The Bally story began with a romantic gesture. In 1850, Swiss manufacturer Carl Franz Bally was on a business trip to Paris and on his final day he remembered his wife had asked him to bring her home a pair of fashionable boots – the only problem was he had completely forgotten to ask her size. He was very surprised to see a stock of thousands of pairs of shoes and boots at the shoe factory warehouse and immediately wondered whether it would not be possible to manufacture these in Switzerland. He decided to buy the entire size run and Frau Bally warmly accepted the two pairs that fitted her. The rest, Carl Franz put on sale in his factory shop, where they instantly sold out.
By the 1870s Bally had established itself as one of Europe’s first luxury shoe houses and blazed a trail by taking its elegant footwear to the international market. On the back of successful exports to South America and rising sales, Carl Franz Bally decided to open independent stores. Montevideo and Buenos Aires followed the first Bally store, which opened in Geneva in 1870. The entry in to the British market (and colonial empire) a decade later, was the beginning of an important era for Bally shoes. Bally continued in this spirit and later on, in the 1980s, headed the first wave of luxury brands offering their goods in the People’s Republic of China.
At the turn of the century, Bally was one of the world’s first global companies. In 1927, the Bally laboratory opened to ensure that research and development in all areas of leatherwork would continue.
As the 20th century progressed, Bally’s product range grew. Its footwear spanned the ultrapractical – with the production of ski boots for Swiss Olympians and the mountaineering boots that took Sir Edmund Hillary and Tenzing Norgay to the summit of Everest – to playful fashion items with the vibrant Bally stripe, based on the Swiss flag and first introduced on Bally product in 1939. In 1976, Bally launched a range of ready-to-wear clothing and accessories.
The brand’s handbags, often with whimsical designs and the inclusion of signature Bally details, are now instantly recognisable luxury items with personality.
Over the past century, Bally has had a strong emotional bond with forward-thinking artists, designers and architects, joining forces with some of the boldest creative minds.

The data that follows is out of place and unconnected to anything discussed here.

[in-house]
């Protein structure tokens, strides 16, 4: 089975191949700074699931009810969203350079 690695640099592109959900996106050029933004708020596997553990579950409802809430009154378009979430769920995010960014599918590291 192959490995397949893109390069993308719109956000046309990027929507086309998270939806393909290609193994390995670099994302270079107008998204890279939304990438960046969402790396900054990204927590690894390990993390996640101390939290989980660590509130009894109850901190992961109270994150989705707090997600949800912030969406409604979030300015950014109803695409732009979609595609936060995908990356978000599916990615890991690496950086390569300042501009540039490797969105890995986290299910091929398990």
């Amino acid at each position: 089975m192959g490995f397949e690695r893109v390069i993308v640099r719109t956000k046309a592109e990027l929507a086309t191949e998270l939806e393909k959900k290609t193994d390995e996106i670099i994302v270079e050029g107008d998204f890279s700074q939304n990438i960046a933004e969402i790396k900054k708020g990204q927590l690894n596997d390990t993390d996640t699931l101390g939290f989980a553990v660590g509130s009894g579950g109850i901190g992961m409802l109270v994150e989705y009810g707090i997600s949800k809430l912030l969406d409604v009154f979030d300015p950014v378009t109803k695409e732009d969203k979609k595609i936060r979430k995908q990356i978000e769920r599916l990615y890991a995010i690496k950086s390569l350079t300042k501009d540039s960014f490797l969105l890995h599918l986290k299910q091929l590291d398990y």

Bally is a company of deep heritage and youthful vigour. It is an urban brand in its widest definition: Bally is embraced by independent stylish women and businessmen as well as by hip-hop artists. The brand ethos always returns to that moment of joy and humour when Carl Franz Bally brought home a dozen pairs of shoes for his wife, in the hope that one would pair would fit her. A moment of luxury and happiness.
In May 2018, Bally signed a worldwide licensing agreement with the Marcolin Group for designing, producing and distributing sunglasses and spectacle frames, available on the market from 2019: a collection that combines artisan skills and innovation, functionality and elegance, attention to detail and experimental research.
Collection Eyewear 2020
Bally’s eyewear collection offers refined takes on classic styles, introducing new season sunglasses and optical frames that thoughtfully blend traditional and contemporary details.
Timeless refinement and elegant shapes take center stage, while versatility and functionality are kept in mind with an easy-to-wear color palette. The collection’s navigator and pilot styles offer up a vintage-inspired refresh of retro looks that combine a sporty aesthetic with minimalistic lines.
Bally’s collections are designed with a focus on small details that recall its rich heritage. The iconic Bally grip motif, as found on the soles of Bally’s shoes, reappears subtly on nose pads, front pins, and temples. Purposefully, this pattern borrows cues from the legendary Sparta grip, which first donned the soles of Bally’s hiking boots in the late 1920s. The brand is also referenced through use of the letter “B” on temple plaques and even as a creative tubular temple and hinge shape. Paying homage to its native Swiss flag, red-white-red colorways offer another tribute to the brand’s heritage while providing an easy-to-wear dose of color. Lastly, the collection features many updates to classic silhouettes playing to the brand’s overall timeless aesthetic.